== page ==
by Mark Wagner
This article covers how to hide (remove) the View All Site Content link and/or the Recycle Bin link from the quick launch navigation without having to customize the master page. Additionally, I cover how I accomplished along with other options, all using the standard functionality provided in Windows SharePoint Services 3.0.
Important: This solution is not an answer for security. The user will still have access to the View All Site Content page. The View All Site Content link is simply removed or hidden from all the pages on the desired web site.
This solution work on both Windows SharePoint Services 3.0 or SharePoint Server 2007.
- Windows SharePoint Services 3.0
- Microsoft Office SharePoint Server 2007
- Sorry, but this does not work with SharePoint 2010. I have no plans at this time to update it to work with SharePoint 2010, but would like to eventually. Please reply below if you are interested in a SharePoint 2010 version and I may get motivated to upgrade it. :)
- There is no license required to use the Hide View All Site Content feature.
- This is available to the public (business or personal) for free.
- There is no support.
- There is no implied or explicit warranty.
- Use at your own risk.
No Coding Required
- Very easy to install
- No coding required
- For those interested in how to install this solution, it is very easy and does not require any coding, compiling, or editing.
- Detailed installation and activation instructions can be found at the bottom of this article.
What Is The User Experience?
(What does it look like?)
Additionally I add a new custom menu item to the Site Action menu. Here is the result of the new link. This link will only appear for users having the AddAndCustomizePages right such as designers and administrators.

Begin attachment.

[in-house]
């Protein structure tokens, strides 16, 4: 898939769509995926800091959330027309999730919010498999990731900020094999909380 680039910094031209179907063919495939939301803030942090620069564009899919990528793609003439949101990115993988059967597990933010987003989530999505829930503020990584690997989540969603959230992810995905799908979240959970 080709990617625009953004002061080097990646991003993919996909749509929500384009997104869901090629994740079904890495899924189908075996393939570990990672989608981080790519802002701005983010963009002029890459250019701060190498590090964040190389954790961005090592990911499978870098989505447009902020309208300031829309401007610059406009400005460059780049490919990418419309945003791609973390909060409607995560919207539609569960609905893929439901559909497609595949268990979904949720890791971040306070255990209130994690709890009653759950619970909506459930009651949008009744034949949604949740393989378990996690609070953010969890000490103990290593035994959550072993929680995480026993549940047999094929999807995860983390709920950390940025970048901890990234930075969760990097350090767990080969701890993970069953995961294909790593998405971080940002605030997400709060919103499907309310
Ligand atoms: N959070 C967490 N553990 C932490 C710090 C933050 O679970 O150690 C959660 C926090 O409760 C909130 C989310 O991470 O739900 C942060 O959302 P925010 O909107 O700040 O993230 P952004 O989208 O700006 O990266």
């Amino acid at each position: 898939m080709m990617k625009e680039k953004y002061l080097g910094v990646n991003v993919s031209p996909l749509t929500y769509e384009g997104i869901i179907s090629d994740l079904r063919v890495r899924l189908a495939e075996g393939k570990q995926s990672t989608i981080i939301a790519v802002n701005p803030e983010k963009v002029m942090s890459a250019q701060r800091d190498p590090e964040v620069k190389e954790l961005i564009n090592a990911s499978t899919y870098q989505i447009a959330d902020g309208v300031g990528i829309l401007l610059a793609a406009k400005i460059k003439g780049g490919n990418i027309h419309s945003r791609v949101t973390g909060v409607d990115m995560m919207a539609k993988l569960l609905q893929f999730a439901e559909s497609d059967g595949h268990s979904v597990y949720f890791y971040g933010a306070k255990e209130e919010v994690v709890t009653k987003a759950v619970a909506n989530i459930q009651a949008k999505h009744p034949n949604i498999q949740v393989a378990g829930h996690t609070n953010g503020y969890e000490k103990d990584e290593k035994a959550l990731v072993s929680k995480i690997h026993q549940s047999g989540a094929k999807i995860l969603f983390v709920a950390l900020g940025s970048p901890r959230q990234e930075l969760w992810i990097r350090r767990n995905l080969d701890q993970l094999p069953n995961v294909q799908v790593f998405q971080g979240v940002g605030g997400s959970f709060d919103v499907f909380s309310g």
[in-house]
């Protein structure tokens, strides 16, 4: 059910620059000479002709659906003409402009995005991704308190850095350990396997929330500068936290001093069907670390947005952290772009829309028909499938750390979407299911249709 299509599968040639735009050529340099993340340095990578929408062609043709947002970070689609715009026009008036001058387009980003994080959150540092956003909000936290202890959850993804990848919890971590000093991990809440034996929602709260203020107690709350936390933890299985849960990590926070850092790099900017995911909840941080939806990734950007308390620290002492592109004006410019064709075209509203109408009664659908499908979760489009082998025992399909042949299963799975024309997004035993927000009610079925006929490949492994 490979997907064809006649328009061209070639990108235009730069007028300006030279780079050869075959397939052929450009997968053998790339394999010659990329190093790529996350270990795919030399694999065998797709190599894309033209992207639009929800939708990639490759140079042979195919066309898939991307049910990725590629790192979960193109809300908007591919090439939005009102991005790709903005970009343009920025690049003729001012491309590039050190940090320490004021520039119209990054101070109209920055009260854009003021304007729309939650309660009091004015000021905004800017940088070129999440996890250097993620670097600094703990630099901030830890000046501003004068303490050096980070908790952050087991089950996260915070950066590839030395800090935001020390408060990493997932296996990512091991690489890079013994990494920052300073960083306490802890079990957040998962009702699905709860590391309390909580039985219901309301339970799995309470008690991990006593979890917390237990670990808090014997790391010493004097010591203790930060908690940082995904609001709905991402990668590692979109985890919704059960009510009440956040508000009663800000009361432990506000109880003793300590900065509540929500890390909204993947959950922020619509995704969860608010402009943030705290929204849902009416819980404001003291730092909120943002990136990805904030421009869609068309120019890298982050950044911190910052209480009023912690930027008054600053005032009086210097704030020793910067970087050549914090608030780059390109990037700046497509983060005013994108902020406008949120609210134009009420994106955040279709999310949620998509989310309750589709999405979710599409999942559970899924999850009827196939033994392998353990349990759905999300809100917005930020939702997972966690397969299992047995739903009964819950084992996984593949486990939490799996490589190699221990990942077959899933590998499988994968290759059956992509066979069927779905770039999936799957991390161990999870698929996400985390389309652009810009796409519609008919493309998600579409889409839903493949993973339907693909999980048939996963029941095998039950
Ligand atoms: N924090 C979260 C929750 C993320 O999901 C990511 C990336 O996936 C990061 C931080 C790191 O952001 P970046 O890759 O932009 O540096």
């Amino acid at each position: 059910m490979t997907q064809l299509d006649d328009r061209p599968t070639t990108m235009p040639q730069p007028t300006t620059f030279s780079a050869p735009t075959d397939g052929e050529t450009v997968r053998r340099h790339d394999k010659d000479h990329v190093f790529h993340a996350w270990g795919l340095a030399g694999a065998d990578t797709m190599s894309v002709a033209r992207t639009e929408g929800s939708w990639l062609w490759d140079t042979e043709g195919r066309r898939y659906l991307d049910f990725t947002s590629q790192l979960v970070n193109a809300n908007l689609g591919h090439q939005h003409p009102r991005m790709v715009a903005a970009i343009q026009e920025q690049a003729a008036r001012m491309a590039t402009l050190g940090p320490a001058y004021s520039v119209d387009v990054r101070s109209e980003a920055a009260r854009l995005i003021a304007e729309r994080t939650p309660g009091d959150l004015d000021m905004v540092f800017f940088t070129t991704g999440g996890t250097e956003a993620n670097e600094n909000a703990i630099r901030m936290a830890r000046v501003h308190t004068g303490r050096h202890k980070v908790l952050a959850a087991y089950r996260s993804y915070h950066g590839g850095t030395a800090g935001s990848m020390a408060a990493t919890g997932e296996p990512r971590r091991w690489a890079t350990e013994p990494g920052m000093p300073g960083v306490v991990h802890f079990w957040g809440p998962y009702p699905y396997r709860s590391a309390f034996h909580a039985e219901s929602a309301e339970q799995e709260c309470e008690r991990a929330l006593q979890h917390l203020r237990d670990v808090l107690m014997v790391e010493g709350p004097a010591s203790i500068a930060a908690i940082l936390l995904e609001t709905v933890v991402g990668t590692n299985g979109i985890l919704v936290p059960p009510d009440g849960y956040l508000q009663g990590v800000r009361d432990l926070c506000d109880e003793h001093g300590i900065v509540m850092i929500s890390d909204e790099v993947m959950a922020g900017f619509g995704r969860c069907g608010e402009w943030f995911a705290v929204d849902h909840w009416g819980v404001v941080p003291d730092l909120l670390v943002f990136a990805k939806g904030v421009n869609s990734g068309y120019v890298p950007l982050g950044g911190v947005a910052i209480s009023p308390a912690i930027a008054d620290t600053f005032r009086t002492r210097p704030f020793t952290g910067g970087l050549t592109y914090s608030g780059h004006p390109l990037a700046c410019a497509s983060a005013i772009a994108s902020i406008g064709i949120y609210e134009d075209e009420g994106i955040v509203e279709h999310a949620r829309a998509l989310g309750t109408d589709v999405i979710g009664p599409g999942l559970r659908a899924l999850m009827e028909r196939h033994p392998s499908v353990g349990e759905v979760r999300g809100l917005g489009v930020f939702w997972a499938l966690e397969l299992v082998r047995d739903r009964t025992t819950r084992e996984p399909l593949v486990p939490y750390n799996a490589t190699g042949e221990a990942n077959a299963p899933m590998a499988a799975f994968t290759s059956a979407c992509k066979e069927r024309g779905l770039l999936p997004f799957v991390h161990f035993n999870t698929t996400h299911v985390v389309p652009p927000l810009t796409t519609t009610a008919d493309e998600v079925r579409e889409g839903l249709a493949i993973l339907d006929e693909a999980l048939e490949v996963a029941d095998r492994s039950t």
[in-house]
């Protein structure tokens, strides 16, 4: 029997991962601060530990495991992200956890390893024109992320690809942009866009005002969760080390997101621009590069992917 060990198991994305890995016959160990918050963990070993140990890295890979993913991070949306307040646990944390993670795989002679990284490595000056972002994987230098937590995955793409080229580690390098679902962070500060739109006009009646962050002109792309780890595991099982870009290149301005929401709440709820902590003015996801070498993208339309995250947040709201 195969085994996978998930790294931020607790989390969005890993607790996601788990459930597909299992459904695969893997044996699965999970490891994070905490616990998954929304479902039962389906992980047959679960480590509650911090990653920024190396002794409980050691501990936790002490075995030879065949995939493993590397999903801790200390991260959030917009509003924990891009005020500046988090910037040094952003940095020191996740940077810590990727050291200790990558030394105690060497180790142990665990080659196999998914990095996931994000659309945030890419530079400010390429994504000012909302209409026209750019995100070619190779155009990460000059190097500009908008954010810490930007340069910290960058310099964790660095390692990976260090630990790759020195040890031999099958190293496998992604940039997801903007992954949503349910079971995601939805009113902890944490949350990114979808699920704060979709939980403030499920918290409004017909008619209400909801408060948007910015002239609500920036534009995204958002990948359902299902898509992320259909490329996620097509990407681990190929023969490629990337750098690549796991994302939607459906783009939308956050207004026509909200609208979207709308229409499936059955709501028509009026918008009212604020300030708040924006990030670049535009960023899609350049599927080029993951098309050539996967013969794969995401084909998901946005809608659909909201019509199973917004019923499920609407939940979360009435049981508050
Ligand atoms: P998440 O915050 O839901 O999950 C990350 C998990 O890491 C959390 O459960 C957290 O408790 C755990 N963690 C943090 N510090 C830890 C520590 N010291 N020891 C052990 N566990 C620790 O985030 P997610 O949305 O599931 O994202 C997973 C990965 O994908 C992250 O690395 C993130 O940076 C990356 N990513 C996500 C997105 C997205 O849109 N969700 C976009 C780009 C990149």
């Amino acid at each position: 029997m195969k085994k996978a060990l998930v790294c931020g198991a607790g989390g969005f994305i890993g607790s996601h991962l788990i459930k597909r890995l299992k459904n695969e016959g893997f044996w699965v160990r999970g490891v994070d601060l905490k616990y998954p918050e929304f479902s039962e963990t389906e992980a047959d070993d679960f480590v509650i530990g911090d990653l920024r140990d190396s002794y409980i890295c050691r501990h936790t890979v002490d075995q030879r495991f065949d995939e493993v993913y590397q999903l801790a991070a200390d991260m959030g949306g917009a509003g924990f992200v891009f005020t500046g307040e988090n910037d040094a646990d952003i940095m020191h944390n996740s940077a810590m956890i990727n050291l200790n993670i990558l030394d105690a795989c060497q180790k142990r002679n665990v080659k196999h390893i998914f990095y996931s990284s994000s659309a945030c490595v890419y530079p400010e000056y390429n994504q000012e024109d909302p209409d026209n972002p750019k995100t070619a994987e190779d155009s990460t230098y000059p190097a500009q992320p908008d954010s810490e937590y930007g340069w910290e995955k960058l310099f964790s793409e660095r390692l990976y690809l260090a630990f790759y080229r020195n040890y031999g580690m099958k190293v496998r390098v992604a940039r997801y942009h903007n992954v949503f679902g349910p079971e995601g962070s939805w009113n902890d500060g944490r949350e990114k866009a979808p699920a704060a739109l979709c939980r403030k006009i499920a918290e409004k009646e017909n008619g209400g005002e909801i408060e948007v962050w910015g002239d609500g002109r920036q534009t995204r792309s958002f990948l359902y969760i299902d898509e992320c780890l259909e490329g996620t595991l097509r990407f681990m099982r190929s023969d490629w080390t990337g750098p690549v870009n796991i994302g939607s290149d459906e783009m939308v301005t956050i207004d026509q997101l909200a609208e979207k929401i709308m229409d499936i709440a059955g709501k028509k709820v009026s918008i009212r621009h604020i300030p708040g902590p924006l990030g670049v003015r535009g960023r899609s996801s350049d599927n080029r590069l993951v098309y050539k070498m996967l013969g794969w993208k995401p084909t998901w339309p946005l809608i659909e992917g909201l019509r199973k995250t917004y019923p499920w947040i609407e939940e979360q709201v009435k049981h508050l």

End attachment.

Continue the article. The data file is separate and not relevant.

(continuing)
And finally, this functionality is wrapped up into feature allowing it to be activated or deactivated for each site as needed. Here is the new feature that will appear in the list of Site Features for a web site.
All of this is wrapped in to a single SharePoint solution package (.wsp) file and can easily be installed on a SharePoint farm by a server administrator.
How Does This Work?
The remainder of this article is dedicated to those who want a deeper understanding of how this solution works. Installation instructions are also located at the end of this article.
Note: From this point forward in the document, any reference to the “View All Site Content” link will be abbreviated to “VASC”.
There are a couple ways to in which to accomplish this. The first and most obvious method is to modify the master page that contains this link. This involves a fairly simple process of modifying the master page and removing the VASC link, then redeploying the new master page. The drawback from this is that you do have to modify the master page which is usually not desirable. Plus, the master page is likely to have more than one site based on it, and it may be desirable to have this View All Site Content link remain on those sites.
However, if you are willing to modify the master page, there is another posting you may find of value. Keep in mind the security you define in the master page will be the same for all sites on your SharePoint farm. If that is desirable, you may find this post on SPSecurityTrimmedControl: Conditionally display contents by security of use.
I had a couple goals I wanted to my solution to meet. They were:
1. To be able to selectively choose the sites where the VASC link is hidden.
2. Avoid having to modify the master page if possible.
3. Provide a simple way for users to hide/remove the VASC link.
After a little investigation, a few things about SharePoint (3.0/2007) surfaced that allowed me to achieve all of my goals and provide a solution that can easily be implemented.
Hidden by Style